"Many of us welcome a world where interoperability is not really an issue if everyone can cheaply use much higher level software than Sun/Oracle want to sell. "
And what, pray tell, is the name of this utopia ?
"He's still stuck in the mindset of catering to the lowest common denominator" - really?
Actually James Gosling when last questioned said that he didn't really care what was happening with Java. If you're so in touch with Java tech, why do you still think that Java ME has any relevance? Your comment about fragmentation is about five years past its sell-by date.
As for performance, well now you're beginning to sound like one of those .Net developers who looked at java in, oh, 2002 and hasn't looked again since. Java and .Net virtual machines are more or less on equal footing when it comes to raw performance. I'm not going to start arguing about which is 'better' because they are both capable platforms and can deliver applications that perform.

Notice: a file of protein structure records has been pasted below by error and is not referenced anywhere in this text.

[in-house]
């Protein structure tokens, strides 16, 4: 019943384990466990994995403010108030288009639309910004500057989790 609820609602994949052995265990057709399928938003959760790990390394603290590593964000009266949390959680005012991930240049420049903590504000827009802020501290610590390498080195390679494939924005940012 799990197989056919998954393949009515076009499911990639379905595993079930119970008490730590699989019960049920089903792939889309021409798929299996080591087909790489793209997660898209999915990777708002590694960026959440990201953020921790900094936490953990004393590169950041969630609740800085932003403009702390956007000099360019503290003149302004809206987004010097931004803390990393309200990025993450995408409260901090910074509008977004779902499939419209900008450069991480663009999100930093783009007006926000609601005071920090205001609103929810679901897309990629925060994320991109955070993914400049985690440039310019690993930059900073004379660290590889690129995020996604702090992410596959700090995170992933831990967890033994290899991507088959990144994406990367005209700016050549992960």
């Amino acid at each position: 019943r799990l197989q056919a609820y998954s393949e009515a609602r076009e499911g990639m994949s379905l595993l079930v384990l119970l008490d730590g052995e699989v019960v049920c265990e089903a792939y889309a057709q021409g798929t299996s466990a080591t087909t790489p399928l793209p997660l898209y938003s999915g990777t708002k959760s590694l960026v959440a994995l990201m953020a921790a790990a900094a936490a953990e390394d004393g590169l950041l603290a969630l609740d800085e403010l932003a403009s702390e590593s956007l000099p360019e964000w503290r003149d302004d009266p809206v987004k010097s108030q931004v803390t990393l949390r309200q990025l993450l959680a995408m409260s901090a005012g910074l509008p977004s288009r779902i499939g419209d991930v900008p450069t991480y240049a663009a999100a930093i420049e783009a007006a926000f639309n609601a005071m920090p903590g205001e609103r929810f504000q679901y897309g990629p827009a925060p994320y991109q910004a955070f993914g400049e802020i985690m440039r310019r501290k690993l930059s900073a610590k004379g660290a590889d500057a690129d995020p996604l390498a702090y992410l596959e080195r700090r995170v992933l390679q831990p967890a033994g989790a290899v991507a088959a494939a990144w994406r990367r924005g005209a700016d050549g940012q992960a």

Java definitely has legacy. But then, at least Sun didn't turn round every 2-3 years and drop their leading technology just as I'd finished learning it, or produce a "new version of Java" with no low-pain migration path (cough) VB (cough).
Producing a non-backward-compatible "New Java" will not happen under Oracle's ownership unless there is a compelling business case to make that hugely expensive and risky investment. I'd put money on it never happening - Oracle are not a R&D company.
The future for Java and the VM is the new languages that are appearing. Use Java for the nuts and bolts, and functional or domain specific languages for the business logic. Eventually one will evolve to the point that it will start to replace Java more widely - because it is better and is accepted as such. This is a much better strategy and one Oracle are encouraging with the extending support for other JVM languages as part of Java 7 and Java 8.